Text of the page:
1. One-sample Equations.
Taking free space a<x<X/2 (region 1), and sample 0<x<a (region 2), the system of equations for the mode constants ω, γ1, γ2, k1, k2, is given by Eqs. (14), (16)–(19) and the amplitude constants are given by
2. Two-sample Equations.
Taking the outer free space region a+b<x<X/2 (region 1), the sample b<x<a+b (region 2), and the inner free space region 0<x<b (region 3), the system of equations for the mode constants ω, γ1, γ2, X2, k1, k2, is given by Eqs. (25), (26) and (16)–(19), and the amplitude constants are given by
3. Three-sample Equations.
Taking the outer free space region a+b<x<X/2 (region 1), the outer sample region b<x<a+b (region 2), the inner free space region a/2<x<b (region 3), and the inner sample region 0<x<a/2 (region 4), the system of equations for the mode constants ω, γ1, γ2, X2, X3, k1, k2, is given by
Appendix C: Analytic Expression for Integral Ps.
Evaluation of Eq. (38) using Eqs. (B1), (B3) and (B5) with the limited sample model discussed in Sec. 2C yields
Referring particularly to
Samples subjected to RF energy in the resonator 18 produce responsive signals which are conveyed to a detector crystal 24 through the circulator 16 and a waveguide segment 26. A reference signal is also applied to the detector crystal 24 by a reference arm 28. The reference arm 28 includes a directional coupler 30 which diverts RF power from the waveguide segment 12 and couples that RF power, suitably attenuated, phase shifted and delayed, to the detector crystal 24 through a second directional coupler 32. Signal attenuator 34, phase shifter 36 and delay line 38 provide precise control over the reference RF power. Not shown in
The present invention pertains to the placement of samples to be tested in the resonator 18. The resonator 18 can take many forms depending on the test being performed, the instrument being used and the frequency of the test. These include rectangular and cylindrical cavity resonators, rectangular and cylindrical uniform field (UF) resonators, and loop-gap resonators (LGR) as referred to above.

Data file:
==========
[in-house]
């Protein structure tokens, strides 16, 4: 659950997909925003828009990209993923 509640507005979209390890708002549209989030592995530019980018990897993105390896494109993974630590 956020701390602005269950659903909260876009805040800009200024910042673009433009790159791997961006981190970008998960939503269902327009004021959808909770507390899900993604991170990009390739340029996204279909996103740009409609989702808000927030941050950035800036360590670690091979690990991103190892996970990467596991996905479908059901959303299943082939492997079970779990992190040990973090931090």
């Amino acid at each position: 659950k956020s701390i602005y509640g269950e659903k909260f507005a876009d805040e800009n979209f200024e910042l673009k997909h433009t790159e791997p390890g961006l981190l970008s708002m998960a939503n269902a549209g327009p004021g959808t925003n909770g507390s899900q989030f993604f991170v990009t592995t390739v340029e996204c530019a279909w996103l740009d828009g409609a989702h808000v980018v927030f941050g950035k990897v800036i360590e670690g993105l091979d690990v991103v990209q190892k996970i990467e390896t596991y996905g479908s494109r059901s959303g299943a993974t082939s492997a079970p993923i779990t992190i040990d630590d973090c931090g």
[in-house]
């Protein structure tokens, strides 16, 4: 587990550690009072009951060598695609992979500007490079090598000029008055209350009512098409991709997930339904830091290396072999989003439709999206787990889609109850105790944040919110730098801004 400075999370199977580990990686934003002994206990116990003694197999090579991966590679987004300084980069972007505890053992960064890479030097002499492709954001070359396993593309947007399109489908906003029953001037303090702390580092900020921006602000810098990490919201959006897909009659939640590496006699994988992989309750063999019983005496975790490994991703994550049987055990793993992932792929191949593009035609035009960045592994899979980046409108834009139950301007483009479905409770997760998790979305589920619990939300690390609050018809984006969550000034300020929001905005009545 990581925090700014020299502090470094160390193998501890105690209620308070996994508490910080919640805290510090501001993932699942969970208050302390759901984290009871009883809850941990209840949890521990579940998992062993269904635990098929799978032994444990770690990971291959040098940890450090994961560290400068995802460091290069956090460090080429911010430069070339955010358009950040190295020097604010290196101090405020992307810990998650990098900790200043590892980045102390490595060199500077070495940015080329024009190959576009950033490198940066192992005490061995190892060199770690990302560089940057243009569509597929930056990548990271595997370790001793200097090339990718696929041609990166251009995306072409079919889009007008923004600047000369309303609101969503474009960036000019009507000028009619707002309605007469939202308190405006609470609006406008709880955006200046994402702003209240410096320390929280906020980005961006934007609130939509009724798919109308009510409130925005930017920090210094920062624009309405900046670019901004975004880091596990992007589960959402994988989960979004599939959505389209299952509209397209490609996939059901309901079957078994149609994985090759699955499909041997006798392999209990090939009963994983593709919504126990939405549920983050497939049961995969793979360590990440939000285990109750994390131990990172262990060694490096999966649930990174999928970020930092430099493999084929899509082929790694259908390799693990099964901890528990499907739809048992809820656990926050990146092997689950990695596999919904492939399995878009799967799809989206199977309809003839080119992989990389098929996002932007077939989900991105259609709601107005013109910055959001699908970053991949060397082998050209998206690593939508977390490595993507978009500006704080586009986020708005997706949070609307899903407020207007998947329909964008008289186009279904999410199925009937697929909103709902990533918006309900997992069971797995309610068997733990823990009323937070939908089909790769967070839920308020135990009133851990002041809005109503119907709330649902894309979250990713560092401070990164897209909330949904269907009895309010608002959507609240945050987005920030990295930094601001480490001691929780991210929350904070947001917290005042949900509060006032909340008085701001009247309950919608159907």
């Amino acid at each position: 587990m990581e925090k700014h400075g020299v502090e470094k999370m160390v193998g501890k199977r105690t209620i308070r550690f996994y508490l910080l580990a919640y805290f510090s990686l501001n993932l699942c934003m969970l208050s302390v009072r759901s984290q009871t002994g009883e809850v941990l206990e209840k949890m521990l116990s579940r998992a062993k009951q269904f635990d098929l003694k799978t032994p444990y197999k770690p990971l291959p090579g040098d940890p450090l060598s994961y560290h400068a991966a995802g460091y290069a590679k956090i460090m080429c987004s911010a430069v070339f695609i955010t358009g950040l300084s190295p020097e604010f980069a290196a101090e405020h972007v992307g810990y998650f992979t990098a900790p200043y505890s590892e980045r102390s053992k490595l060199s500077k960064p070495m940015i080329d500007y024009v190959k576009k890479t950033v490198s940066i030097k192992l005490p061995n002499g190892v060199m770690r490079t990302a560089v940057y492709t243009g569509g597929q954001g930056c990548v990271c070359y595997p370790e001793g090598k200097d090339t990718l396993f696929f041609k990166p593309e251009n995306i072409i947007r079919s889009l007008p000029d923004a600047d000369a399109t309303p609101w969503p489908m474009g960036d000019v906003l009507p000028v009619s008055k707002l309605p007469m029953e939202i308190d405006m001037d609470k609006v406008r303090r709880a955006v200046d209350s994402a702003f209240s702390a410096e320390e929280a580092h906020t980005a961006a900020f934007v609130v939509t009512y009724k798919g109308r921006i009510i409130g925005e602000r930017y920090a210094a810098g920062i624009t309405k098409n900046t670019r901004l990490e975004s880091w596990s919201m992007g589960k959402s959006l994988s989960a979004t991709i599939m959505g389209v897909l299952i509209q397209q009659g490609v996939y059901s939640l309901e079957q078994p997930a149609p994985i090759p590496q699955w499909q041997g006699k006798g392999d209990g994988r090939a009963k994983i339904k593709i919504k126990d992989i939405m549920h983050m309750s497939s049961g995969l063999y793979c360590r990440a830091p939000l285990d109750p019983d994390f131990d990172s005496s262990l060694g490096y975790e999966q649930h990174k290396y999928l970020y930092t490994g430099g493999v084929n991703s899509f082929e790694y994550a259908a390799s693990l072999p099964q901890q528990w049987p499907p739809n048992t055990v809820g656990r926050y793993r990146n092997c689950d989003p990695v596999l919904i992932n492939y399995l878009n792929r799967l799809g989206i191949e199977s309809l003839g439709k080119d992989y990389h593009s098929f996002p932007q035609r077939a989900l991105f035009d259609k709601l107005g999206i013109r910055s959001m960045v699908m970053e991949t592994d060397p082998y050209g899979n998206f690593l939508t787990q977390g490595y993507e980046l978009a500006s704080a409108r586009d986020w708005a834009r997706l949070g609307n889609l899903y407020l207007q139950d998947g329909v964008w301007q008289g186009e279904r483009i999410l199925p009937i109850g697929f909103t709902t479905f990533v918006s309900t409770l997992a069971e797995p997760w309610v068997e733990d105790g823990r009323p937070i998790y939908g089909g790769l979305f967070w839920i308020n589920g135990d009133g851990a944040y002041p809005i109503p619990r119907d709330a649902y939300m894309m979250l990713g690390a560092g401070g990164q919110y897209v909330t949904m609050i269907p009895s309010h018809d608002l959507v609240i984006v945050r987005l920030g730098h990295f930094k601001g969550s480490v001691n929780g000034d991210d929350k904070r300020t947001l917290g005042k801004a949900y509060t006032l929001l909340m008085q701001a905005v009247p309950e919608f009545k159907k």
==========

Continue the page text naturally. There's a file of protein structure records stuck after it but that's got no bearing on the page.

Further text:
Referring particularly to
In this embodiment the electric field E is directed solely along the y-axis. Because each channel 12 is very thin along the y-axis a vast majority of the sample boundary lies in planes oriented perpendicular to this field E. A ratio of greater than 10 to 1 in the channel cross-sectional width to the thickness has been found to provide significant signal enhancement.
The channels 102 are filled with the sample to be tested and the sample holder 100 is placed in the resonator 18. Tests have demonstrated that this structure results in an EPR signal from the sample that is from 12.7 to 19.7 times the EPR signal produced by a conventional tube sample and 3.1 to 4.8 times the EPR signal produced by a flat sample oriented at the central nodal plane. These results are for a sample holder dielectric constant close to unity. A significant factor which determines the gain in signal strength is the dielectric constant of the sample holder material. The lower the dielectric constant the better. For PTFE sample holder, EPR signals are reduced by about 50% from the above values.